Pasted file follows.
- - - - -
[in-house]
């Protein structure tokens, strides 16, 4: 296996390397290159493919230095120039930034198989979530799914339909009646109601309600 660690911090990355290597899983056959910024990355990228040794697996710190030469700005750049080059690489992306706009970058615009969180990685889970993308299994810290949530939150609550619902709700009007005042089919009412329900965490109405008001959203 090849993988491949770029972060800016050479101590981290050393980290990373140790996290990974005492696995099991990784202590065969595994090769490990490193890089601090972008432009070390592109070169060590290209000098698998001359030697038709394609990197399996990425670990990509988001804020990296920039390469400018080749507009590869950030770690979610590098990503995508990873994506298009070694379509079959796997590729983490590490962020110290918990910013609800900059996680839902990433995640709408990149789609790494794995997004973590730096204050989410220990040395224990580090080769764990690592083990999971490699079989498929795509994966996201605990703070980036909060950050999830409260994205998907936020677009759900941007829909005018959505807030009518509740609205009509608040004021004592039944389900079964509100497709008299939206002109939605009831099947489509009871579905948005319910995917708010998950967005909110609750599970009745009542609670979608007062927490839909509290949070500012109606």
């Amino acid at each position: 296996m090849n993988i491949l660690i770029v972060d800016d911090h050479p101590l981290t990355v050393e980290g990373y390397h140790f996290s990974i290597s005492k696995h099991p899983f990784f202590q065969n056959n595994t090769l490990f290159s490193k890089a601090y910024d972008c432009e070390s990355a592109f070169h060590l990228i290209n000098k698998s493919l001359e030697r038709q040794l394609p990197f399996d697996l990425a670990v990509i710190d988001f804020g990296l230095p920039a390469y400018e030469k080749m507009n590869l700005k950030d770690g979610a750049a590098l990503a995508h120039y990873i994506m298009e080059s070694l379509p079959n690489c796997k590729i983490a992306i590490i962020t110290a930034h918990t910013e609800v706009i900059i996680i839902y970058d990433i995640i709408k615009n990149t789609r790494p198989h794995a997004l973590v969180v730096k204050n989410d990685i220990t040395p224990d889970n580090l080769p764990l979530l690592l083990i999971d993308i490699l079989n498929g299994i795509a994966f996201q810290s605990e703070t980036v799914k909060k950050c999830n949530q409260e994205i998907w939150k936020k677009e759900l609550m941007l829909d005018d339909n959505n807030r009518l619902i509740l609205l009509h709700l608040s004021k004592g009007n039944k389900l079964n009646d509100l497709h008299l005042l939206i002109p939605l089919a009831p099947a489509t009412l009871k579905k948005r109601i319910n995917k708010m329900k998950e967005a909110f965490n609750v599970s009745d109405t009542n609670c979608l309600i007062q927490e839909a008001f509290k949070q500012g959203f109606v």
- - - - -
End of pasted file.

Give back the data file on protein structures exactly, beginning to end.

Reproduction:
[in-house]
């Protein structure tokens, strides 16, 4: 296996390397290159493919230095120039930034198989979530799914339909009646109601309600 660690911090990355290597899983056959910024990355990228040794697996710190030469700005750049080059690489992306706009970058615009969180990685889970993308299994810290949530939150609550619902709700009007005042089919009412329900965490109405008001959203 090849993988491949770029972060800016050479101590981290050393980290990373140790996290990974005492696995099991990784202590065969595994090769490990490193890089601090972008432009070390592109070169060590290209000098698998001359030697038709394609990197399996990425670990990509988001804020990296920039390469400018080749507009590869950030770690979610590098990503995508990873994506298009070694379509079959796997590729983490590490962020110290918990910013609800900059996680839902990433995640709408990149789609790494794995997004973590730096204050989410220990040395224990580090080769764990690592083990999971490699079989498929795509994966996201605990703070980036909060950050999830409260994205998907936020677009759900941007829909005018959505807030009518509740609205009509608040004021004592039944389900079964509100497709008299939206002109939605009831099947489509009871579905948005319910995917708010998950967005909110609750599970009745009542609670979608007062927490839909509290949070500012109606």
């Amino acid at each position: 296996m090849n993988i491949l660690i770029v972060d800016d911090h050479p101590l981290t990355v050393e980290g990373y390397h140790f996290s990974i290597s005492k696995h099991p899983f990784f202590q065969n056959n595994t090769l490990f290159s490193k890089a601090y910024d972008c432009e070390s990355a592109f070169h060590l990228i290209n000098k698998s493919l001359e030697r038709q040794l394609p990197f399996d697996l990425a670990v990509i710190d988001f804020g990296l230095p920039a390469y400018e030469k080749m507009n590869l700005k950030d770690g979610a750049a590098l990503a995508h120039y990873i994506m298009e080059s070694l379509p079959n690489c796997k590729i983490a992306i590490i962020t110290a930034h918990t910013e609800v706009i900059i996680i839902y970058d990433i995640i709408k615009n990149t789609r790494p198989h794995a997004l973590v969180v730096k204050n989410d990685i220990t040395p224990d889970n580090l080769p764990l979530l690592l083990i999971d993308i490699l079989n498929g299994i795509a994966f996201q810290s605990e703070t980036v799914k909060k950050c999830n949530q409260e994205i998907w939150k936020k677009e759900l609550m941007l829909d005018d339909n959505n807030r009518l619902i509740l609205l009509h709700l608040s004021k004592g009007n039944k389900l079964n009646d509100l497709h008299l005042l939206i002109p939605l089919a009831p099947a489509t009412l009871k579905k948005r109601i319910n995917k708010m329900k998950e967005a909110f965490n609750v599970s009745d109405t009542n609670c979608l309600i007062q927490e839909a008001f509290k949070q500012g959203f109606v």